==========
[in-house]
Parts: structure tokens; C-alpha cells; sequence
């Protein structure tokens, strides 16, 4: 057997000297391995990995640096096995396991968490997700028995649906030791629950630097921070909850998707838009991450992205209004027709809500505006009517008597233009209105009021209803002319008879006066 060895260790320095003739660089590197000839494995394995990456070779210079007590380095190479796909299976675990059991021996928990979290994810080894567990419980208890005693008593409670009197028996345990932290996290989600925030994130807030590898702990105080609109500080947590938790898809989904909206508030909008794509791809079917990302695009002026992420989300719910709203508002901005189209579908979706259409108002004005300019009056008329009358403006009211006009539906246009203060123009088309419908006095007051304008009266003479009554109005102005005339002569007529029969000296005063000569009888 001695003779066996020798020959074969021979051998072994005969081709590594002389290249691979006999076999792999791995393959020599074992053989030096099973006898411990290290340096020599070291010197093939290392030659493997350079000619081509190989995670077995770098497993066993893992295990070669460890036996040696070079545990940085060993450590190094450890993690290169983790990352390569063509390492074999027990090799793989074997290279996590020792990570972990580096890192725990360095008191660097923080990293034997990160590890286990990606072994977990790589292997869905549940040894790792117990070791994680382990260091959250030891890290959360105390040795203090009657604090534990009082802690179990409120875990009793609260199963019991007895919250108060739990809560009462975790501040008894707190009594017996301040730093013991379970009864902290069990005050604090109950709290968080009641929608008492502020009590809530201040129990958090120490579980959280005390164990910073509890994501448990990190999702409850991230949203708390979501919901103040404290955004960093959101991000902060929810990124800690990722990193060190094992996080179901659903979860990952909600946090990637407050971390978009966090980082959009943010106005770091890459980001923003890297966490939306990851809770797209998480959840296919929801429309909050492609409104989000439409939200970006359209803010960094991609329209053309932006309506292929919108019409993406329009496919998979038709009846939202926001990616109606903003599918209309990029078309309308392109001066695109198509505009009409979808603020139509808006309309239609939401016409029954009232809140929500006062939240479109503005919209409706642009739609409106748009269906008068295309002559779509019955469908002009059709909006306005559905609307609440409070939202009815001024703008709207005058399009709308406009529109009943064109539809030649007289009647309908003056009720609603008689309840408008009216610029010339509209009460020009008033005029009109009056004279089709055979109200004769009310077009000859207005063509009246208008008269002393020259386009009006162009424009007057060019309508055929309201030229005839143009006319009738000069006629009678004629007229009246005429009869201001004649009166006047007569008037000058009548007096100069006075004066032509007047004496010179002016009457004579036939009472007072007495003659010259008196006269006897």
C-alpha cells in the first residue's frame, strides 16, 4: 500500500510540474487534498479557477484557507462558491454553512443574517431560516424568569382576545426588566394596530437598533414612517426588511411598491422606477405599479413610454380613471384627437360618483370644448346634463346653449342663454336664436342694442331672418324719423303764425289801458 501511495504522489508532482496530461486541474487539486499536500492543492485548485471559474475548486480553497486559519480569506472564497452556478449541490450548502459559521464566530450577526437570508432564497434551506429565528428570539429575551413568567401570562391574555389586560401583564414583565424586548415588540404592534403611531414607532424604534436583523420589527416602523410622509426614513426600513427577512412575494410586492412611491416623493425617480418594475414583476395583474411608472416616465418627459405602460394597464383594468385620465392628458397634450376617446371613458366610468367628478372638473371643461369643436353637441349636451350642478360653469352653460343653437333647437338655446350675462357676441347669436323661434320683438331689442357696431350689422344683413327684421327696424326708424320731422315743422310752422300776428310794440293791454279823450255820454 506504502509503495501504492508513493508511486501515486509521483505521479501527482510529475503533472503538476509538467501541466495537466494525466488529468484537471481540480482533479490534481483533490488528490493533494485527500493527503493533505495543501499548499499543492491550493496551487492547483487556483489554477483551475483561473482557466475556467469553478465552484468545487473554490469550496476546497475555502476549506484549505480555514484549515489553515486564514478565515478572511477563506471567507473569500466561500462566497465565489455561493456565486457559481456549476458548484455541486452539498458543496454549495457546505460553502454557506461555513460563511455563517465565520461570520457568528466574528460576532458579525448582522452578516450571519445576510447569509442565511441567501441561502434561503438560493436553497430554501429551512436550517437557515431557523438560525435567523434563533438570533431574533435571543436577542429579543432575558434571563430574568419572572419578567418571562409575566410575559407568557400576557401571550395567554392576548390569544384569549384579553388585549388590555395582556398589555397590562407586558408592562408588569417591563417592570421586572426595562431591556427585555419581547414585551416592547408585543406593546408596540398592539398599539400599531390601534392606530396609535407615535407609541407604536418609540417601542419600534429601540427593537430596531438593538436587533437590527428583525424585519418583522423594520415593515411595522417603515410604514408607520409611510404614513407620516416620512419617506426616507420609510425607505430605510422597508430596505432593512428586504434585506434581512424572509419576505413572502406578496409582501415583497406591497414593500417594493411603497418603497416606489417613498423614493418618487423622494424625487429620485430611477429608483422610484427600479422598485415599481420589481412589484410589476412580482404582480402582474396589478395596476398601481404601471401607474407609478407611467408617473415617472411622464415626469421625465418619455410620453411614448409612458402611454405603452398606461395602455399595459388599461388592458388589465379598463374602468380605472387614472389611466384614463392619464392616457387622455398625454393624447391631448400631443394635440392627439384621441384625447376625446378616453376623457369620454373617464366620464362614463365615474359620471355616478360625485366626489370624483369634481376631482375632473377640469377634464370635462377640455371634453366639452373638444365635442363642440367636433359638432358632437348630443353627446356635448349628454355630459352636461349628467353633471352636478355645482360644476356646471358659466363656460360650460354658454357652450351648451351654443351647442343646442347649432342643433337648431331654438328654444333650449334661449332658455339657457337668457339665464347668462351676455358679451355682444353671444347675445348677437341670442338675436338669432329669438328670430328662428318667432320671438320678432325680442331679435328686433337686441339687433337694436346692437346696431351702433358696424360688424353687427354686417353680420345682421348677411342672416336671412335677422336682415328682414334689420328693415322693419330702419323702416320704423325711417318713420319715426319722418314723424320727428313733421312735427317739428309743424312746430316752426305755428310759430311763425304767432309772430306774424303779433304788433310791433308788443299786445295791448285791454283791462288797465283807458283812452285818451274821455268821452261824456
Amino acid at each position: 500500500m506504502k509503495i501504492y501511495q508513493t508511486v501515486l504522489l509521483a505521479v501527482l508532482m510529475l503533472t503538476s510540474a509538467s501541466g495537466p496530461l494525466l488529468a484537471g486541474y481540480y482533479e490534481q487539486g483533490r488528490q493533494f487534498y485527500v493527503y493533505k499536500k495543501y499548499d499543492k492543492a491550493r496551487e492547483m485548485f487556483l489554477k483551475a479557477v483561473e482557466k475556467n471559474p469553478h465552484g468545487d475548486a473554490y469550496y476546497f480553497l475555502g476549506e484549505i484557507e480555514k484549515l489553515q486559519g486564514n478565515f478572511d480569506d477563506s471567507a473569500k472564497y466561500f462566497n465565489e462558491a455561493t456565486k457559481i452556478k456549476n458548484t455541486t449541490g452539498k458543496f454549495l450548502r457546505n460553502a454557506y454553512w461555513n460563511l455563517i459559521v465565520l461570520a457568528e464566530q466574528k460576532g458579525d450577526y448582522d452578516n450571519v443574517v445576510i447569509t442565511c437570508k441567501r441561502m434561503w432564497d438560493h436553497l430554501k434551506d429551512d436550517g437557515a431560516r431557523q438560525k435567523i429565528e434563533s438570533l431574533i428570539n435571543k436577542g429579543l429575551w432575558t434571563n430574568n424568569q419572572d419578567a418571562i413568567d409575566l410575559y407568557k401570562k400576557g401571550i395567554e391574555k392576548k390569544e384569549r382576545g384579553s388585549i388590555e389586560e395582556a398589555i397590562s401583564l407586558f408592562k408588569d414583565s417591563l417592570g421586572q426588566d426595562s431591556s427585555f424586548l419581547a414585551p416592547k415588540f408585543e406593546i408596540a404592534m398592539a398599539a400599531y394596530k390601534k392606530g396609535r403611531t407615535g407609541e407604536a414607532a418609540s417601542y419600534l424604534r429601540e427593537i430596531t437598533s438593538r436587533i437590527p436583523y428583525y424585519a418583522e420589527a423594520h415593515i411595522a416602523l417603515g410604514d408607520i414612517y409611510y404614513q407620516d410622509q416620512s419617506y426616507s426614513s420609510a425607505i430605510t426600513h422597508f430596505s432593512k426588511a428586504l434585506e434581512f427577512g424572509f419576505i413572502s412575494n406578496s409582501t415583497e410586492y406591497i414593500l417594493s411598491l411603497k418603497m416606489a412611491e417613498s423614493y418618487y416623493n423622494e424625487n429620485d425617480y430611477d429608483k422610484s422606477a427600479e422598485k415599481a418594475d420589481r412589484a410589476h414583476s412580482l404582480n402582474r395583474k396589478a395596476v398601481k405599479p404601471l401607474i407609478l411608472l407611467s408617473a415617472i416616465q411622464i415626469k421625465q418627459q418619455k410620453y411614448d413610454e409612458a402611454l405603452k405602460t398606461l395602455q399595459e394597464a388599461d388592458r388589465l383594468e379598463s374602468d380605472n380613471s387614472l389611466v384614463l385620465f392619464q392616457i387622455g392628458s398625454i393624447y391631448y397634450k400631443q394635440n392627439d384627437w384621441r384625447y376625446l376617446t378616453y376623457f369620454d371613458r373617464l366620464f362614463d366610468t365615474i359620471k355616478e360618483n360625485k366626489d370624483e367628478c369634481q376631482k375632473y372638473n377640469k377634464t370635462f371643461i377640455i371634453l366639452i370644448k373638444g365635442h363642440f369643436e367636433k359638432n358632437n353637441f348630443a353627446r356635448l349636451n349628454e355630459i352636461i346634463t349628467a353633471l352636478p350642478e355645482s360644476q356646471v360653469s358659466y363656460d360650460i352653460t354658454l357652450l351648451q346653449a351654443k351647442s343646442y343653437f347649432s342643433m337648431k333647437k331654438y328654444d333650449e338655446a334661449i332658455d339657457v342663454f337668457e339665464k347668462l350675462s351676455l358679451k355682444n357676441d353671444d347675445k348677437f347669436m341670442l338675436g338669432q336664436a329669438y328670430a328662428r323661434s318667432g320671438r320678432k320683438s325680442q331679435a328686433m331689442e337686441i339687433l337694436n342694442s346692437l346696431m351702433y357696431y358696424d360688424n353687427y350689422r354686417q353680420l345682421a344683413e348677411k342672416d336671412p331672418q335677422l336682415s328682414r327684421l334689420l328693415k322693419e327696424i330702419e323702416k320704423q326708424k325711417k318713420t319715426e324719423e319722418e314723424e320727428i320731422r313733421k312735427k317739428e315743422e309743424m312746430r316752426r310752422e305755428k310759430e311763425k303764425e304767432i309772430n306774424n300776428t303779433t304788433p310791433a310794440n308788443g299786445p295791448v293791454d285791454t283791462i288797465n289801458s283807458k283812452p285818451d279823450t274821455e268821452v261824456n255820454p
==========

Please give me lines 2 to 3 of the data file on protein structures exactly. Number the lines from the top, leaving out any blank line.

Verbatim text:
Parts: structure tokens; C-alpha cells; sequence
């Protein structure tokens, strides 16, 4: 057997000297391995990995640096096995396991968490997700028995649906030791629950630097921070909850998707838009991450992205209004027709809500505006009517008597233009209105009021209803002319008879006066 060895260790320095003739660089590197000839494995394995990456070779210079007590380095190479796909299976675990059991021996928990979290994810080894567990419980208890005693008593409670009197028996345990932290996290989600925030994130807030590898702990105080609109500080947590938790898809989904909206508030909008794509791809079917990302695009002026992420989300719910709203508002901005189209579908979706259409108002004005300019009056008329009358403006009211006009539906246009203060123009088309419908006095007051304008009266003479009554109005102005005339002569007529029969000296005063000569009888 001695003779066996020798020959074969021979051998072994005969081709590594002389290249691979006999076999792999791995393959020599074992053989030096099973006898411990290290340096020599070291010197093939290392030659493997350079000619081509190989995670077995770098497993066993893992295990070669460890036996040696070079545990940085060993450590190094450890993690290169983790990352390569063509390492074999027990090799793989074997290279996590020792990570972990580096890192725990360095008191660097923080990293034997990160590890286990990606072994977990790589292997869905549940040894790792117990070791994680382990260091959250030891890290959360105390040795203090009657604090534990009082802690179990409120875990009793609260199963019991007895919250108060739990809560009462975790501040008894707190009594017996301040730093013991379970009864902290069990005050604090109950709290968080009641929608008492502020009590809530201040129990958090120490579980959280005390164990910073509890994501448990990190999702409850991230949203708390979501919901103040404290955004960093959101991000902060929810990124800690990722990193060190094992996080179901659903979860990952909600946090990637407050971390978009966090980082959009943010106005770091890459980001923003890297966490939306990851809770797209998480959840296919929801429309909050492609409104989000439409939200970006359209803010960094991609329209053309932006309506292929919108019409993406329009496919998979038709009846939202926001990616109606903003599918209309990029078309309308392109001066695109198509505009009409979808603020139509808006309309239609939401016409029954009232809140929500006062939240479109503005919209409706642009739609409106748009269906008068295309002559779509019955469908002009059709909006306005559905609307609440409070939202009815001024703008709207005058399009709308406009529109009943064109539809030649007289009647309908003056009720609603008689309840408008009216610029010339509209009460020009008033005029009109009056004279089709055979109200004769009310077009000859207005063509009246208008008269002393020259386009009006162009424009007057060019309508055929309201030229005839143009006319009738000069006629009678004629007229009246005429009869201001004649009166006047007569008037000058009548007096100069006075004066032509007047004496010179002016009457004579036939009472007072007495003659010259008196006269006897």